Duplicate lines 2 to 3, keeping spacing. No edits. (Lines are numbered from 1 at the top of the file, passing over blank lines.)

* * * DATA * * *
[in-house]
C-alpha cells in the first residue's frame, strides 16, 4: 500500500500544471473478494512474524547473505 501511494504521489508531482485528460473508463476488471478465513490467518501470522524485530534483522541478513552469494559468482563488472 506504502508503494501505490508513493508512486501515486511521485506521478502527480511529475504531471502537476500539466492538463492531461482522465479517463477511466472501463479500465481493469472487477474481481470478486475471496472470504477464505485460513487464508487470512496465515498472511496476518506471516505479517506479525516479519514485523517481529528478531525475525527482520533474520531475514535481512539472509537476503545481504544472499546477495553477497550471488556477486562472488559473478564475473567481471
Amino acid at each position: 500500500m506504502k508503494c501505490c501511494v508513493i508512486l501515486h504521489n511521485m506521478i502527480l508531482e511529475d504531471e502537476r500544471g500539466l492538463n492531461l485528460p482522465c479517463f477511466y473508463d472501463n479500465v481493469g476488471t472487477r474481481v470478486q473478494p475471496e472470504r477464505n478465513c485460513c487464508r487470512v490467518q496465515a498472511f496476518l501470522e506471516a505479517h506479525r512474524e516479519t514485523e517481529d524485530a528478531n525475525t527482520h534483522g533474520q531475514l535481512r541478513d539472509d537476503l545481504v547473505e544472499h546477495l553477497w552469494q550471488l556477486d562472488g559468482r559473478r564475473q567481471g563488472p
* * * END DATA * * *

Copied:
C-alpha cells in the first residue's frame, strides 16, 4: 500500500500544471473478494512474524547473505 501511494504521489508531482485528460473508463476488471478465513490467518501470522524485530534483522541478513552469494559468482563488472 506504502508503494501505490508513493508512486501515486511521485506521478502527480511529475504531471502537476500539466492538463492531461482522465479517463477511466472501463479500465481493469472487477474481481470478486475471496472470504477464505485460513487464508487470512496465515498472511496476518506471516505479517506479525516479519514485523517481529528478531525475525527482520533474520531475514535481512539472509537476503545481504544472499546477495553477497550471488556477486562472488559473478564475473567481471
Amino acid at each position: 500500500m506504502k508503494c501505490c501511494v508513493i508512486l501515486h504521489n511521485m506521478i502527480l508531482e511529475d504531471e502537476r500544471g500539466l492538463n492531461l485528460p482522465c479517463f477511466y473508463d472501463n479500465v481493469g476488471t472487477r474481481v470478486q473478494p475471496e472470504r477464505n478465513c485460513c487464508r487470512v490467518q496465515a498472511f496476518l501470522e506471516a505479517h506479525r512474524e516479519t514485523e517481529d524485530a528478531n525475525t527482520h534483522g533474520q531475514l535481512r541478513d539472509d537476503l545481504v547473505e544472499h546477495l553477497w552469494q550471488l556477486d562472488g559468482r559473478r564475473q567481471g563488472p